Monthly Archives: June 2014

Is it required to have insurance coverage for vacant land or farms?

Although you are not normally required to have insurance coverage on vacant land, there are some good reasons to still buy it. As the owner of property that has no structures on it, you may be held liable if someone goes on your land and gets injured.

It may sound ridiculous, but if someone ignores your no trespassing sign, climbs over your fence, and falls in a hole, they can potentially sue you for the broken leg they suffered. That is not to say they will win in court, but you will still have to defend yourself. Attorney fees can add up.

Suppose you own 200 wooded acres in Colorado and allow some of your friends to go hunting on your property. Your friends will probably thank you for extending such a generous invitation and maybe even buy you a case of beer as a token of their appreciation. Usually there will be no problem and your buddies will come home with some great stories about their experience.

That is what usually happens when you invite people to hunt, fish, hike, or camp on your undeveloped property. However, there are rare occasions where someone gets hurt by falling off an ATV or getting hit on the head by a falling limb. While you would think your friends would not sue you, sometimes they do.

No one wants to spend more than they absolutely have to spend to maintain an empty lot or acres of wide-open land in the country. You already have to pay taxes on vacant land, even though you may never set foot on the property for 10 years. If your property is within city limits, you will usually have to mow the grass and maintain the vacant lot to comply with local codes.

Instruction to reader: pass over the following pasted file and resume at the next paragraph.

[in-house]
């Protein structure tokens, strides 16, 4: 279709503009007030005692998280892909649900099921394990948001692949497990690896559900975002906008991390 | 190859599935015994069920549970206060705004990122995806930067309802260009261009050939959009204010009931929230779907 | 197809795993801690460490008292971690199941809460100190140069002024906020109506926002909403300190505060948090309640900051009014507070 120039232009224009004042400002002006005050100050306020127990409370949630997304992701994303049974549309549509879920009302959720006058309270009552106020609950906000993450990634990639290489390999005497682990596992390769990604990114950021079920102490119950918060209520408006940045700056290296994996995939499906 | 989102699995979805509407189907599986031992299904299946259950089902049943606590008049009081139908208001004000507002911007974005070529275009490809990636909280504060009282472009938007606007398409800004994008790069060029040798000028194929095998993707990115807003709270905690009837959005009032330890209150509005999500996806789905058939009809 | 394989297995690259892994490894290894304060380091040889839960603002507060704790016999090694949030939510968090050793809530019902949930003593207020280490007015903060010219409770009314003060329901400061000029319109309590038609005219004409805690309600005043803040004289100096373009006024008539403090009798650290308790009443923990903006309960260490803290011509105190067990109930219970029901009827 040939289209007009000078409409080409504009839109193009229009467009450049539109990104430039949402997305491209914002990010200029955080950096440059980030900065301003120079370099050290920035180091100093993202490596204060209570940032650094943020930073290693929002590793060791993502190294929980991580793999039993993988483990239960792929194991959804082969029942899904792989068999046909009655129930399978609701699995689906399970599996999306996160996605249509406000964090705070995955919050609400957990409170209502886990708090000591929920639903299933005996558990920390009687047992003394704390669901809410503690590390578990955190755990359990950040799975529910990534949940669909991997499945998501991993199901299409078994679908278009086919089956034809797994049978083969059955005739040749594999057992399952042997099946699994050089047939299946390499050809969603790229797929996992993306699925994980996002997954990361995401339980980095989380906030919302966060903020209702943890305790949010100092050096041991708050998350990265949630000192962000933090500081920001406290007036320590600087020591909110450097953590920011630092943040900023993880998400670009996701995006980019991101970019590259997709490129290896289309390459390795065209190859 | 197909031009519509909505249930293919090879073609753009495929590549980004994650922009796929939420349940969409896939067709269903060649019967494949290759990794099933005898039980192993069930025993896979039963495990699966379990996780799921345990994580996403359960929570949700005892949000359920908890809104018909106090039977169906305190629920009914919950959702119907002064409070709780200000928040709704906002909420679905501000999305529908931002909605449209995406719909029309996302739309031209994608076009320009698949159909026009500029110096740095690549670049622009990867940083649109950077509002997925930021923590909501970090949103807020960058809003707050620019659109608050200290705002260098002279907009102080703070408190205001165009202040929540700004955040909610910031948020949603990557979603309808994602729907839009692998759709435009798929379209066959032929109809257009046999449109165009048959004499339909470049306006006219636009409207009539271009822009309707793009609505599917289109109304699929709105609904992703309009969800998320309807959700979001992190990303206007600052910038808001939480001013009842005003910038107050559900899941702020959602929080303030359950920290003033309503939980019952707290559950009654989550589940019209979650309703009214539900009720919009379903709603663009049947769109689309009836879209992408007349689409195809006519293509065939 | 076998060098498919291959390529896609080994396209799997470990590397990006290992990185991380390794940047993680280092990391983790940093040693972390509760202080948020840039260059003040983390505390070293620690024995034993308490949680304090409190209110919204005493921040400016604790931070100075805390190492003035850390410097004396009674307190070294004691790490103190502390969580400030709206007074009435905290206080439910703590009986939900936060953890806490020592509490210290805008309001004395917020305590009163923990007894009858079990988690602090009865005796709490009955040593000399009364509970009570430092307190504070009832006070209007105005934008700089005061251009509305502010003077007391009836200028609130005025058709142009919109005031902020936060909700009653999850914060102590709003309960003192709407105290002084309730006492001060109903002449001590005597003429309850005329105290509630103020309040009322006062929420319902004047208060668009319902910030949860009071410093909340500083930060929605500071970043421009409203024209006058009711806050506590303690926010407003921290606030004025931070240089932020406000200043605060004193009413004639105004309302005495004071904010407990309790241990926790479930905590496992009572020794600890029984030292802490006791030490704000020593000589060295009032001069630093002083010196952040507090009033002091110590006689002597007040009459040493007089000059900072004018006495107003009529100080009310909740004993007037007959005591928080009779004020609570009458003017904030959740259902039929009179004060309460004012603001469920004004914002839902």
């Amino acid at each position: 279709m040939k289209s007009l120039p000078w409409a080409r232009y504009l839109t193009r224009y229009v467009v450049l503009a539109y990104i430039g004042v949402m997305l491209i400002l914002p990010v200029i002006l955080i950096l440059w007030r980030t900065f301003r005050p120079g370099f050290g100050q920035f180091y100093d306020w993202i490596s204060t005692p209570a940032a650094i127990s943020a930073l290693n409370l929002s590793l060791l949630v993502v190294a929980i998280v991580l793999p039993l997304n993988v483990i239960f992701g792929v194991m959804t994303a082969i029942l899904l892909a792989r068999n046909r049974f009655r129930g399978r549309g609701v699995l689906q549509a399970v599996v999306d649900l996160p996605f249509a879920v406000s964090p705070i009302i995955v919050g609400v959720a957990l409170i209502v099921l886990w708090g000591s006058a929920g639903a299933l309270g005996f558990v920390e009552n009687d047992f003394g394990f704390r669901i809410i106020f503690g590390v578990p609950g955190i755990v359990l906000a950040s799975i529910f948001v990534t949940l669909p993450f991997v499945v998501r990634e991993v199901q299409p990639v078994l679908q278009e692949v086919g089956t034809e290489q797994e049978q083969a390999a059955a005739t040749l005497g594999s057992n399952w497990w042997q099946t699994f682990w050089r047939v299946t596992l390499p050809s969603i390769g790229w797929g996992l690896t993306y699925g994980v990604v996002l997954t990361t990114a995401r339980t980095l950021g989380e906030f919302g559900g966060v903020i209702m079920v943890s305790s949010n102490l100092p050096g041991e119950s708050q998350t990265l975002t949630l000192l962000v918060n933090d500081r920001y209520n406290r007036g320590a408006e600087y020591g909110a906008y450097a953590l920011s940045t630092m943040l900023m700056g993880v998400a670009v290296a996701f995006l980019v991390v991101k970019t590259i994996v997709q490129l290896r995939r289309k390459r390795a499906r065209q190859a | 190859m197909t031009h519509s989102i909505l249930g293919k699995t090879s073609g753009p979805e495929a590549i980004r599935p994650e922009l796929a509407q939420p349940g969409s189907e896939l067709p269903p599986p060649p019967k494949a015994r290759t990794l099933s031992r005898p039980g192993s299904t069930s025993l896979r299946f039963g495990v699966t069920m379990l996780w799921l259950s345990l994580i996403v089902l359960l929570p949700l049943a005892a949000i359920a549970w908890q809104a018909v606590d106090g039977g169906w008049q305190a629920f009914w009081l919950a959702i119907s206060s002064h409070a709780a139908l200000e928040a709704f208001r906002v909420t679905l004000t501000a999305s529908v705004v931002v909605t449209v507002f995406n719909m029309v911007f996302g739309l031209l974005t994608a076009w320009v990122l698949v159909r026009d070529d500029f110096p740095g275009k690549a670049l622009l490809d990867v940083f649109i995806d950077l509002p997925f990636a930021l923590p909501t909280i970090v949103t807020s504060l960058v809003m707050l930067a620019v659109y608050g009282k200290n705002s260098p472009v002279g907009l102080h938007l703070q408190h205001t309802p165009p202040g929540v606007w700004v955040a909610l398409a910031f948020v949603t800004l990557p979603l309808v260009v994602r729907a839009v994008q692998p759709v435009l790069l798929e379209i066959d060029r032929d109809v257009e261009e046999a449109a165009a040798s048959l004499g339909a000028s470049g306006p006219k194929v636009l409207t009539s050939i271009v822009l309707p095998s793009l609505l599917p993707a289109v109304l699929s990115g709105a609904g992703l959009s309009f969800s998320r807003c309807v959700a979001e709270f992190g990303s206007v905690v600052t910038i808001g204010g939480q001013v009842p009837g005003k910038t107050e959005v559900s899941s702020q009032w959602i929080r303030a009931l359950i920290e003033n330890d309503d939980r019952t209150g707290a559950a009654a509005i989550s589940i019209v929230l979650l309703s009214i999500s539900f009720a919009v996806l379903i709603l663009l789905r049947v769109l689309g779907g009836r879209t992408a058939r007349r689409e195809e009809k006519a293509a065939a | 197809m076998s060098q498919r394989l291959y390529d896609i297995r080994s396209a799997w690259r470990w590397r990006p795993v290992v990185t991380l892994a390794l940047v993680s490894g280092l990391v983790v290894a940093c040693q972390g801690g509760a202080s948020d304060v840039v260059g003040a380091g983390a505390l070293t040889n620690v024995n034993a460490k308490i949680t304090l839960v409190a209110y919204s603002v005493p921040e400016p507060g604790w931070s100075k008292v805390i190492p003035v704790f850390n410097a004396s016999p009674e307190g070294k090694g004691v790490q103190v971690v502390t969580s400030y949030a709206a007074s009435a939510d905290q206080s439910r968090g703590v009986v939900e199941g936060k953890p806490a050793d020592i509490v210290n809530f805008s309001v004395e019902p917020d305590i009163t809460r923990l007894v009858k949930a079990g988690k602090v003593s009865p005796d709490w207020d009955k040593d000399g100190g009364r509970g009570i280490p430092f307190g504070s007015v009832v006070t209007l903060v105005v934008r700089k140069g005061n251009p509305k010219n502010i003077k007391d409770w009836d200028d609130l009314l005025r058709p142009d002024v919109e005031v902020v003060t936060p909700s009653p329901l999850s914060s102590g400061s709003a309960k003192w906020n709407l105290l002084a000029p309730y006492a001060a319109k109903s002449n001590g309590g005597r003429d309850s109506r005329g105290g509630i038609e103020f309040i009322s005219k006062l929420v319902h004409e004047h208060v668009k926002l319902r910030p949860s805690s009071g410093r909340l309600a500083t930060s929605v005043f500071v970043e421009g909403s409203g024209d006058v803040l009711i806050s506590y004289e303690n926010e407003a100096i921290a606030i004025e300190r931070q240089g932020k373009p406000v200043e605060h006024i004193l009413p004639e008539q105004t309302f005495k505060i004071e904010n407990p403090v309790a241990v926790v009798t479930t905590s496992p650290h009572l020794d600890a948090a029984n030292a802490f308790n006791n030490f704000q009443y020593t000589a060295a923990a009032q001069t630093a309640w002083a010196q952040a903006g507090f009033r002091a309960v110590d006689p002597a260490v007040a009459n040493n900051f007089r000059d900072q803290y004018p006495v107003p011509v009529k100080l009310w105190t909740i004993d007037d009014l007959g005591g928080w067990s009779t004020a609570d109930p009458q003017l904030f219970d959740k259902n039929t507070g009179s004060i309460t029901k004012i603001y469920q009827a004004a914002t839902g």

Whether you buy acres and acres of property as an investment, or you just buy a home site where you eventually intend to build a house, it is usually a good idea to have insurance on that undeveloped property.

What coverages are available with a business insurance policy?

Business insurance comes in many different types, and the exact mix that you need depends on where you do business, the value of the equipment you do business with, and many other factors. Before you pick up business liability insurance and call it good, look at other types of commercial insurance coverage in Colorado to see if you need additional protection.

Commercial liability coverage is a good place to start with your insurance needs. This type of insurance handles claims due to employees getting injured during business hours, property damage, or damage caused by products you sell. Professional liability coverage helps with companies who offer services to others, such as accountants. It protects you from getting sued if an error or another issue comes up throughout the course of the service.

Business interruption insurance provides you with payments during a period where you are unable to continue normal activities because commercial property is damaged. The insurance company not only covers the cash flow you would get during this time, you also get overhead expenses paid for.

If you use your vehicle for commercial purposes, a personal auto insurance policy isn’t going to cut it. Commercial auto insurance is necessary when you use your car for your company, or if you have your own fleet of vehicles. In addition, if employees have their cars on your property, you may want a policy that covers liability for damage to vehicles at the workplace.

Worker’s compensation comes into play when you have employees. This commercial insurance covers payments for employees who get injured on the work site, and prevents the employees from bringing suit against your company when injuries happen.